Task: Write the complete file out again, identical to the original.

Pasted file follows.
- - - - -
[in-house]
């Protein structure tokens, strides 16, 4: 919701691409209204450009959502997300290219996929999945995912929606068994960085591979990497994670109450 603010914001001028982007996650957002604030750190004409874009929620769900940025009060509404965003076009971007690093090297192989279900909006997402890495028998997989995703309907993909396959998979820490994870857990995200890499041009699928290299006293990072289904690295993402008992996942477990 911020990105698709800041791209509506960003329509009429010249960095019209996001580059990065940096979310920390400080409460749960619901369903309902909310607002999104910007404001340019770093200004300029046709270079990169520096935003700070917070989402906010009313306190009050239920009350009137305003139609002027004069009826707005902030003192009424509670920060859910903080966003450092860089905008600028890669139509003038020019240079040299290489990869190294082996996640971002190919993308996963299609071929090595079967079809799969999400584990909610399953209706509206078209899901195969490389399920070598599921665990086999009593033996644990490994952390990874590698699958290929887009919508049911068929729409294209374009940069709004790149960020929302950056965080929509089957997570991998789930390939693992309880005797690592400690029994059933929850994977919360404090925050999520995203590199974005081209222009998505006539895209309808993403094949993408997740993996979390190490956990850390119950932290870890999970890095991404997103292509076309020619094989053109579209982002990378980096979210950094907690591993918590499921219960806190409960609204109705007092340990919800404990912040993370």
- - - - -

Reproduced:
[in-house]
């Protein structure tokens, strides 16, 4: 919701691409209204450009959502997300290219996929999945995912929606068994960085591979990497994670109450 603010914001001028982007996650957002604030750190004409874009929620769900940025009060509404965003076009971007690093090297192989279900909006997402890495028998997989995703309907993909396959998979820490994870857990995200890499041009699928290299006293990072289904690295993402008992996942477990 911020990105698709800041791209509506960003329509009429010249960095019209996001580059990065940096979310920390400080409460749960619901369903309902909310607002999104910007404001340019770093200004300029046709270079990169520096935003700070917070989402906010009313306190009050239920009350009137305003139609002027004069009826707005902030003192009424509670920060859910903080966003450092860089905008600028890669139509003038020019240079040299290489990869190294082996996640971002190919993308996963299609071929090595079967079809799969999400584990909610399953209706509206078209899901195969490389399920070598599921665990086999009593033996644990490994952390990874590698699958290929887009919508049911068929729409294209374009940069709004790149960020929302950056965080929509089957997570991998789930390939693992309880005797690592400690029994059933929850994977919360404090925050999520995203590199974005081209222009998505006539895209309808993403094949993408997740993996979390190490956990850390119950932290870890999970890095991404997103292509076309020619094989053109579209982002990378980096979210950094907690591993918590499921219960806190409960609204109705007092340990919800404990912040993370």